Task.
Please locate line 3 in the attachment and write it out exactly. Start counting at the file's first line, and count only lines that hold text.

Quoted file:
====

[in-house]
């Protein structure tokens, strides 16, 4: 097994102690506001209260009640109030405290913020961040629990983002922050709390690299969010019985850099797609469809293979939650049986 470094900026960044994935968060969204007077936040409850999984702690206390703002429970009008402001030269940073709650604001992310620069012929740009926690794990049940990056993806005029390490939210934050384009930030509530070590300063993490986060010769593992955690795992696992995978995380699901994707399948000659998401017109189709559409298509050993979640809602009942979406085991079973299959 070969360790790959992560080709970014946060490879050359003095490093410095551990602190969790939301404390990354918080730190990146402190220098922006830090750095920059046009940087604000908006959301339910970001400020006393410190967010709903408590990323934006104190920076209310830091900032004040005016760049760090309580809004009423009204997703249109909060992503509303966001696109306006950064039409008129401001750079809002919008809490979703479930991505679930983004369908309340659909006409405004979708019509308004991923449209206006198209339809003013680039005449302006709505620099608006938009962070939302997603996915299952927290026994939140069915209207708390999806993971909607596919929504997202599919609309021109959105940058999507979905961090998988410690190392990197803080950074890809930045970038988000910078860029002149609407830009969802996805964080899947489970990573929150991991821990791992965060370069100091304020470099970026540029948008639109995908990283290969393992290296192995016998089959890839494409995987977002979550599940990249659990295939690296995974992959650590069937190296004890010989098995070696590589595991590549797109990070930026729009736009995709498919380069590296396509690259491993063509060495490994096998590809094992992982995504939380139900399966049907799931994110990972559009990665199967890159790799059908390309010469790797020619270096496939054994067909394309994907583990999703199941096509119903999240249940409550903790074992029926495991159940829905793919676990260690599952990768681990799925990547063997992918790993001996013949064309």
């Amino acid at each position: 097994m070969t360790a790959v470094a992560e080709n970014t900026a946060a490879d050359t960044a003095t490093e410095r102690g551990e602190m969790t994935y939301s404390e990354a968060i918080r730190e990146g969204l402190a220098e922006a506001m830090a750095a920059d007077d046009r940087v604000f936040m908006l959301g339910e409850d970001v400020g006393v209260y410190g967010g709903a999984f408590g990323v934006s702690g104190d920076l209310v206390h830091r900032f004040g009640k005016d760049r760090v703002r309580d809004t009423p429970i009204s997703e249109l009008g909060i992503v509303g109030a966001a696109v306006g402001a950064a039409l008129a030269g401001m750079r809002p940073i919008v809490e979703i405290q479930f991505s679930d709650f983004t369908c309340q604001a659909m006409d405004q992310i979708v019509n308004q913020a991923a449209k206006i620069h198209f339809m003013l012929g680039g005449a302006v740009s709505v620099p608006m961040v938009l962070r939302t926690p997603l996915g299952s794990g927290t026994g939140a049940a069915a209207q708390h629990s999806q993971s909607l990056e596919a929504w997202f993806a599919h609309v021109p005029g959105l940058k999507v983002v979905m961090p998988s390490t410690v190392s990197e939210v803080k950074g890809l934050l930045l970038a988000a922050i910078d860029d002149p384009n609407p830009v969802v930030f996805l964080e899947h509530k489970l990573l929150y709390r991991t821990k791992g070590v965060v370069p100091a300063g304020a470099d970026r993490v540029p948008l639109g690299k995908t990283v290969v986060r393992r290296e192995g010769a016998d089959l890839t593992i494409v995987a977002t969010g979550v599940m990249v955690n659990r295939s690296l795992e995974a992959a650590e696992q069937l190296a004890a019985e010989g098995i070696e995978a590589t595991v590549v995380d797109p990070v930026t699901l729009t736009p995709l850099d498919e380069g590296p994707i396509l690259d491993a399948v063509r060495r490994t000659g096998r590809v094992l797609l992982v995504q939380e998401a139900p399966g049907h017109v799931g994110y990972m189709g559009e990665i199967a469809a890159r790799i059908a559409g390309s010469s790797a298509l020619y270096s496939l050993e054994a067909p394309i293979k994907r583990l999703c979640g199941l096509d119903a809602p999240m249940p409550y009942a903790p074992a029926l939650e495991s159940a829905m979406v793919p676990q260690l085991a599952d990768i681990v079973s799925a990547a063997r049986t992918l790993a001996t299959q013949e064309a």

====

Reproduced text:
């Amino acid at each position: 097994m070969t360790a790959v470094a992560e080709n970014t900026a946060a490879d050359t960044a003095t490093e410095r102690g551990e602190m969790t994935y939301s404390e990354a968060i918080r730190e990146g969204l402190a220098e922006a506001m830090a750095a920059d007077d046009r940087v604000f936040m908006l959301g339910e409850d970001v400020g006393v209260y410190g967010g709903a999984f408590g990323v934006s702690g104190d920076l209310v206390h830091r900032f004040g009640k005016d760049r760090v703002r309580d809004t009423p429970i009204s997703e249109l009008g909060i992503v509303g109030a966001a696109v306006g402001a950064a039409l008129a030269g401001m750079r809002p940073i919008v809490e979703i405290q479930f991505s679930d709650f983004t369908c309340q604001a659909m006409d405004q992310i979708v019509n308004q913020a991923a449209k206006i620069h198209f339809m003013l012929g680039g005449a302006v740009s709505v620099p608006m961040v938009l962070r939302t926690p997603l996915g299952s794990g927290t026994g939140a049940a069915a209207q708390h629990s999806q993971s909607l990056e596919a929504w997202f993806a599919h609309v021109p005029g959105l940058k999507v983002v979905m961090p998988s390490t410690v190392s990197e939210v803080k950074g890809l934050l930045l970038a988000a922050i910078d860029d002149p384009n609407p830009v969802v930030f996805l964080e899947h509530k489970l990573l929150y709390r991991t821990k791992g070590v965060v370069p100091a300063g304020a470099d970026r993490v540029p948008l639109g690299k995908t990283v290969v986060r393992r290296e192995g010769a016998d089959l890839t593992i494409v995987a977002t969010g979550v599940m990249v955690n659990r295939s690296l795992e995974a992959a650590e696992q069937l190296a004890a019985e010989g098995i070696e995978a590589t595991v590549v995380d797109p990070v930026t699901l729009t736009p995709l850099d498919e380069g590296p994707i396509l690259d491993a399948v063509r060495r490994t000659g096998r590809v094992l797609l992982v995504q939380e998401a139900p399966g049907h017109v799931g994110y990972m189709g559009e990665i199967a469809a890159r790799i059908a559409g390309s010469s790797a298509l020619y270096s496939l050993e054994a067909p394309i293979k994907r583990l999703c979640g199941l096509d119903a809602p999240m249940p409550y009942a903790p074992a029926l939650e495991s159940a829905m979406v793919p676990q260690l085991a599952d990768i681990v079973s799925a990547a063997r049986t992918l790993a001996t299959q013949e064309a």